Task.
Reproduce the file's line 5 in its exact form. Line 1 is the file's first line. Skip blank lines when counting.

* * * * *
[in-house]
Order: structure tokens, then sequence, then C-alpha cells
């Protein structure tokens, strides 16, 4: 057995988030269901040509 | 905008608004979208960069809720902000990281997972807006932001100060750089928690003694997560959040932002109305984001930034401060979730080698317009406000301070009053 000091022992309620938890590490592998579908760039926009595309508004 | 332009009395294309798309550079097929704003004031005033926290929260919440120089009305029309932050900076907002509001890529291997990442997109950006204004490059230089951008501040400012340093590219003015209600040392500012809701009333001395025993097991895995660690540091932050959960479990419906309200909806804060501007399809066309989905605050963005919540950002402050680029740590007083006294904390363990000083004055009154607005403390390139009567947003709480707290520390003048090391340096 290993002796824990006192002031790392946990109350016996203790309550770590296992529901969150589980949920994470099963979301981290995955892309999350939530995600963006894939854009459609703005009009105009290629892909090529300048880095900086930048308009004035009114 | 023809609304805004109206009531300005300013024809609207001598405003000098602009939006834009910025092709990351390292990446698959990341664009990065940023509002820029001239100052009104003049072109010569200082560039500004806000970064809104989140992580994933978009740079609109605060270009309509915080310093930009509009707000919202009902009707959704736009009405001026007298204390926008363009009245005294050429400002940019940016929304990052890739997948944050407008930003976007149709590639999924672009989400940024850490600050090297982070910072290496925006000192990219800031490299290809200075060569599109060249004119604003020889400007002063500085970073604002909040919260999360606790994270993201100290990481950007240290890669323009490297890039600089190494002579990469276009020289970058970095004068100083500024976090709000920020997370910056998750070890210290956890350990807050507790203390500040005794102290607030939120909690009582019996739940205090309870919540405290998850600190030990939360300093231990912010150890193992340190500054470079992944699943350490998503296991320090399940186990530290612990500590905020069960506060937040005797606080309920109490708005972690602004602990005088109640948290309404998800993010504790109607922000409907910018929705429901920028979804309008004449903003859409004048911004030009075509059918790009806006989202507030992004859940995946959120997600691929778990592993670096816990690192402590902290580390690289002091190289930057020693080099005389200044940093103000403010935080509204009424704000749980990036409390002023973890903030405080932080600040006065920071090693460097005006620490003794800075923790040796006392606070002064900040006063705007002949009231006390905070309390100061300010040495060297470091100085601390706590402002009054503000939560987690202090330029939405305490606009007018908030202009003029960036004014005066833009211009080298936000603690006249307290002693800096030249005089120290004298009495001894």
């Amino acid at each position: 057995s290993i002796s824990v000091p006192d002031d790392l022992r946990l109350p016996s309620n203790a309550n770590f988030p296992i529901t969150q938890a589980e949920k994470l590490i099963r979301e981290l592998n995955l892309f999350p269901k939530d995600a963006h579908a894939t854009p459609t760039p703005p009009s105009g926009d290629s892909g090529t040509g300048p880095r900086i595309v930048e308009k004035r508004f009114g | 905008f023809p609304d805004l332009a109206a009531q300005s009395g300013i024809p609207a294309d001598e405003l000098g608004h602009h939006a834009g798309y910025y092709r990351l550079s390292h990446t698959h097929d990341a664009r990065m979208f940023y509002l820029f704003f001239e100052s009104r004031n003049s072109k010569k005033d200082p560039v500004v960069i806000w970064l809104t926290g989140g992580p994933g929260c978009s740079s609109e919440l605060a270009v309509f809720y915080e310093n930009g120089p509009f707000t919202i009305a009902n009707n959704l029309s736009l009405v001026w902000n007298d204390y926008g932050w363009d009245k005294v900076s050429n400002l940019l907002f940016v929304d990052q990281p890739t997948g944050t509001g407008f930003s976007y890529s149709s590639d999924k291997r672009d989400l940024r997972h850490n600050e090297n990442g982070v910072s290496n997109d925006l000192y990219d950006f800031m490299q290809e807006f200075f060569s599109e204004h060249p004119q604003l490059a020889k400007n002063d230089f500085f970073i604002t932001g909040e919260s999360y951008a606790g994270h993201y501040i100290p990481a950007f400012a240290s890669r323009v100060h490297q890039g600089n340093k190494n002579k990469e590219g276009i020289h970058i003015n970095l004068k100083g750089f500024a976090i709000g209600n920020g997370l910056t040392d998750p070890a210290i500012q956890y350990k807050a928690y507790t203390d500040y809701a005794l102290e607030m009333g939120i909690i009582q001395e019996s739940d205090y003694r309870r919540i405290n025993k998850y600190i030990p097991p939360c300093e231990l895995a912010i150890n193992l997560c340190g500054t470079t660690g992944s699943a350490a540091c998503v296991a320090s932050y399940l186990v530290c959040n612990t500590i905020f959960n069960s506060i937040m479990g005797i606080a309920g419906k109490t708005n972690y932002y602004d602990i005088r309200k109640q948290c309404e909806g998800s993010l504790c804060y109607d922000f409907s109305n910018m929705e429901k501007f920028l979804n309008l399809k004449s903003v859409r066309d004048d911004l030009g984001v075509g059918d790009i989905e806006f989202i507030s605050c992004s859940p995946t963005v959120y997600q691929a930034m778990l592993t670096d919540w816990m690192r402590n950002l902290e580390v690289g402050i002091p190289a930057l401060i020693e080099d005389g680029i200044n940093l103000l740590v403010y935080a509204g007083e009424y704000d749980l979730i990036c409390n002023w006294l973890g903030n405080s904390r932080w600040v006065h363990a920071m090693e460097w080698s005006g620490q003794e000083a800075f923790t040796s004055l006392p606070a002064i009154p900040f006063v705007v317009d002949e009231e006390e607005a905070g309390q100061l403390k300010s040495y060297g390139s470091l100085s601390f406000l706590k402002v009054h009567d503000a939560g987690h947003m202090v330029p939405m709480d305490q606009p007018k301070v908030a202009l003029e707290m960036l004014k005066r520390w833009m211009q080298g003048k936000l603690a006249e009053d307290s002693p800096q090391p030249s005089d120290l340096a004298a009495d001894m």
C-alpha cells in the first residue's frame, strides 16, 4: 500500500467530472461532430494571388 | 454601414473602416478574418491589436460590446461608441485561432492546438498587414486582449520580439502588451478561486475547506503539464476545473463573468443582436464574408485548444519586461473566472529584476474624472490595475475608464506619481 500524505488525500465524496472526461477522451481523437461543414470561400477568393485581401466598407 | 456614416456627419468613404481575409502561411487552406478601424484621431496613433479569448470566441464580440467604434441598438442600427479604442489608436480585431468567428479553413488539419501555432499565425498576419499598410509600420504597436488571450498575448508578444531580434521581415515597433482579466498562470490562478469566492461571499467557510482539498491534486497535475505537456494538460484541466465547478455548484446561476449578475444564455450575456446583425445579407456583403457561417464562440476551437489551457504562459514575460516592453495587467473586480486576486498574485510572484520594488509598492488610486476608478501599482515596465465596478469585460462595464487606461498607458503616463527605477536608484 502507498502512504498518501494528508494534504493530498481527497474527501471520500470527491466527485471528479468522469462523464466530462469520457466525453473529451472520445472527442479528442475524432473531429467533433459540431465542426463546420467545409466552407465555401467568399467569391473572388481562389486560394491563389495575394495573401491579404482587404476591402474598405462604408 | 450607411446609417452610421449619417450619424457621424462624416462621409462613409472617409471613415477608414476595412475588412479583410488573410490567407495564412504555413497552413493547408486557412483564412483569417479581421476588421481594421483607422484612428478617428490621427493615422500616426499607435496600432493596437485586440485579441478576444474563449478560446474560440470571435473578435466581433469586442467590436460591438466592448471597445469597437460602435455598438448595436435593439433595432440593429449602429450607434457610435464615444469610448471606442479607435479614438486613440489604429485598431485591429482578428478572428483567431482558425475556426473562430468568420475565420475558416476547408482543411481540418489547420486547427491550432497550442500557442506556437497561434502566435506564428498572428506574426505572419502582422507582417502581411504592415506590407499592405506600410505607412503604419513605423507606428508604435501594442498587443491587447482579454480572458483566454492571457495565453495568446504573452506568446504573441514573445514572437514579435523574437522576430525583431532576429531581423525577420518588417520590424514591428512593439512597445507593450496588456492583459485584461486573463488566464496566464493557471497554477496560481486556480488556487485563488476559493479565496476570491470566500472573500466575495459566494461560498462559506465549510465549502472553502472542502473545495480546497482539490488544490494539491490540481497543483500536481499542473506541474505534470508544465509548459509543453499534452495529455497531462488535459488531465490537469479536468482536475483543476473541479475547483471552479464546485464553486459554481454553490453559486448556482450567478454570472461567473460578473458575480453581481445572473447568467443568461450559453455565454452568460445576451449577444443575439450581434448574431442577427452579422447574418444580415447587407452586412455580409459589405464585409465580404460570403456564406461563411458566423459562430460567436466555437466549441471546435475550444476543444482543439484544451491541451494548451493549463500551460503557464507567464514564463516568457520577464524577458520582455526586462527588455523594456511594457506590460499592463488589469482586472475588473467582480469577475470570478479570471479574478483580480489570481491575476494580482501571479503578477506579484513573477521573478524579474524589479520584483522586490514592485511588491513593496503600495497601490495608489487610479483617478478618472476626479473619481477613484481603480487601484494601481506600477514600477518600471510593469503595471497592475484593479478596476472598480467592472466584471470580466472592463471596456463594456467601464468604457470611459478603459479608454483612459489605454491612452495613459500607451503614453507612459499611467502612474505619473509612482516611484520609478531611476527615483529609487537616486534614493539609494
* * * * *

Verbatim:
C-alpha cells in the first residue's frame, strides 16, 4: 500500500467530472461532430494571388 | 454601414473602416478574418491589436460590446461608441485561432492546438498587414486582449520580439502588451478561486475547506503539464476545473463573468443582436464574408485548444519586461473566472529584476474624472490595475475608464506619481 500524505488525500465524496472526461477522451481523437461543414470561400477568393485581401466598407 | 456614416456627419468613404481575409502561411487552406478601424484621431496613433479569448470566441464580440467604434441598438442600427479604442489608436480585431468567428479553413488539419501555432499565425498576419499598410509600420504597436488571450498575448508578444531580434521581415515597433482579466498562470490562478469566492461571499467557510482539498491534486497535475505537456494538460484541466465547478455548484446561476449578475444564455450575456446583425445579407456583403457561417464562440476551437489551457504562459514575460516592453495587467473586480486576486498574485510572484520594488509598492488610486476608478501599482515596465465596478469585460462595464487606461498607458503616463527605477536608484 502507498502512504498518501494528508494534504493530498481527497474527501471520500470527491466527485471528479468522469462523464466530462469520457466525453473529451472520445472527442479528442475524432473531429467533433459540431465542426463546420467545409466552407465555401467568399467569391473572388481562389486560394491563389495575394495573401491579404482587404476591402474598405462604408 | 450607411446609417452610421449619417450619424457621424462624416462621409462613409472617409471613415477608414476595412475588412479583410488573410490567407495564412504555413497552413493547408486557412483564412483569417479581421476588421481594421483607422484612428478617428490621427493615422500616426499607435496600432493596437485586440485579441478576444474563449478560446474560440470571435473578435466581433469586442467590436460591438466592448471597445469597437460602435455598438448595436435593439433595432440593429449602429450607434457610435464615444469610448471606442479607435479614438486613440489604429485598431485591429482578428478572428483567431482558425475556426473562430468568420475565420475558416476547408482543411481540418489547420486547427491550432497550442500557442506556437497561434502566435506564428498572428506574426505572419502582422507582417502581411504592415506590407499592405506600410505607412503604419513605423507606428508604435501594442498587443491587447482579454480572458483566454492571457495565453495568446504573452506568446504573441514573445514572437514579435523574437522576430525583431532576429531581423525577420518588417520590424514591428512593439512597445507593450496588456492583459485584461486573463488566464496566464493557471497554477496560481486556480488556487485563488476559493479565496476570491470566500472573500466575495459566494461560498462559506465549510465549502472553502472542502473545495480546497482539490488544490494539491490540481497543483500536481499542473506541474505534470508544465509548459509543453499534452495529455497531462488535459488531465490537469479536468482536475483543476473541479475547483471552479464546485464553486459554481454553490453559486448556482450567478454570472461567473460578473458575480453581481445572473447568467443568461450559453455565454452568460445576451449577444443575439450581434448574431442577427452579422447574418444580415447587407452586412455580409459589405464585409465580404460570403456564406461563411458566423459562430460567436466555437466549441471546435475550444476543444482543439484544451491541451494548451493549463500551460503557464507567464514564463516568457520577464524577458520582455526586462527588455523594456511594457506590460499592463488589469482586472475588473467582480469577475470570478479570471479574478483580480489570481491575476494580482501571479503578477506579484513573477521573478524579474524589479520584483522586490514592485511588491513593496503600495497601490495608489487610479483617478478618472476626479473619481477613484481603480487601484494601481506600477514600477518600471510593469503595471497592475484593479478596476472598480467592472466584471470580466472592463471596456463594456467601464468604457470611459478603459479608454483612459489605454491612452495613459500607451503614453507612459499611467502612474505619473509612482516611484520609478531611476527615483529609487537616486534614493539609494